Don't think of your menu planning as dieting but planning is important whether you want to gain weight, lose weight or stay the same. They key word is PLAN.

I am not on diabetes medication so I can't offer advice or opinions. Keep your doctors in the loop on how medications affect you. Get a timer to remind yourself of testing whether you use your microwave oven, cell phone, watch, or alarm clock. There is a pill cap timer recently on the market. I think it's called Dose Alert or something like that which I've heard of.

Add more water to your life. (Note: tap is better for you than bottled… and cheaper). Don't get discouraged. We are all here for you although none of us have all of the answers. Check out the healthy recipes in our recipes center. Check out library books for healthier recipes. Network with friends.

As you build better habits and reduce the bad habits, the motivation you are seeking will come. Just don't expect the impossible or unrealistic. Goals need to be realistic and measurable. Once again my tip is "slow and steady wins the race."

It is great to have you with us. If there's anything that I can do or say to help you, please add me as a friend and let me know. We're in this together!!!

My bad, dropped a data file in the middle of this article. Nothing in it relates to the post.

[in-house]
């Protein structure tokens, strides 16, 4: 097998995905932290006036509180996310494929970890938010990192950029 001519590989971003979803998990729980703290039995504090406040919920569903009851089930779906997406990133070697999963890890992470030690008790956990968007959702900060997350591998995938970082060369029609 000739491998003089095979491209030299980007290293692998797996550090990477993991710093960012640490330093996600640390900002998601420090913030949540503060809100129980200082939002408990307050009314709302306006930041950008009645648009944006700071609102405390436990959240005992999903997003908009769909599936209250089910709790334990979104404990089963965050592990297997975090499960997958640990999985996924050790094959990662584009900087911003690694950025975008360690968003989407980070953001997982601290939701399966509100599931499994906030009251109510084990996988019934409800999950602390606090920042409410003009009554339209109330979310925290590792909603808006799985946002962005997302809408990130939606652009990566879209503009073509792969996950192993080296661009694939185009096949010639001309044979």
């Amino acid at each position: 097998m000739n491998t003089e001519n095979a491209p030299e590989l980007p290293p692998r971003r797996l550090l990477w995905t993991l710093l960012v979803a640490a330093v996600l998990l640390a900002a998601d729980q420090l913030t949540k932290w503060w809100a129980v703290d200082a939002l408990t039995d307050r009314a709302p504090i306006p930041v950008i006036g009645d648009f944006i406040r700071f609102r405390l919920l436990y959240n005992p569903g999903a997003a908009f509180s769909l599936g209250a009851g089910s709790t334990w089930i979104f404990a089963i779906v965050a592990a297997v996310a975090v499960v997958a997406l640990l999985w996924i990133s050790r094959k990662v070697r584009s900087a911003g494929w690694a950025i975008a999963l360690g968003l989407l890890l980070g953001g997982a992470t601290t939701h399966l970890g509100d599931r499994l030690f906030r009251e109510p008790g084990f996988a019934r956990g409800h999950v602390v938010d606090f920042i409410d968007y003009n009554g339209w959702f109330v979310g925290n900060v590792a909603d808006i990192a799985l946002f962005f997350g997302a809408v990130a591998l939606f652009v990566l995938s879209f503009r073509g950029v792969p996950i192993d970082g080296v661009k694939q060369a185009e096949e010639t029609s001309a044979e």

Buckle up!!!

big momma 10
big momma 10 2011-04-29 09:28:08 -0500 Report

This is what I am doing. But I m starting to excerise more now. I need to keep my sugar intake down, I need to keep water down, andi Think I am getting now. I also need to watch the carb. My daughter who is a health feak and workout nut is helping me. Whenever I get low number I get excite. and try to do more.

Janice5208 2011-04-23 23:27:04 -0500 Report

Ray-thank you-I learned alot from your reply above. It gives me alot to think about ,thanks

RAYT721 2011-04-24 10:10:27 -0500 Report

The funny thing is that I just found this website a little over a year ago and have gone from a blank stare on my face with "I'm a What?" to "I'm a Fighter!" … This website has given me so much. Perhaps the best thing it's given are the list of friends that I have here. Don't be afraid to ask any questions that you have. I can truly use the word "family" when I talk about diabetic connect. Hope you'll be able to say the same!

Art Loving
Art Loving 2011-04-21 15:30:20 -0500 Report

Don't forget about stress. It contributes to both apetite and lack of weight loss.
It's stressful being Diabetic; checking blood sugar, watching carbs, caleries, water intake, checking ones feet, exercising. Few, I'm tried.

Art Loving
Art Loving 2011-04-21 14:56:18 -0500 Report

I started using WebMD to track my food and exercise in addition to my BS. It's a lot of work. What I've learned is I'm now eating more Carbs than I thought, even though I make better food choices. Also, My sodium intake is too high, and it's because of the packaged foods. I think when I lost weight I was watching my carb intake more. I don't add salt to foods so I'm surprised about the sodium intake level. Portion control maybe part of the answer again. My BS have been good exept out of the blue this morning it was high. It went from 89 to 137 overnight without eating.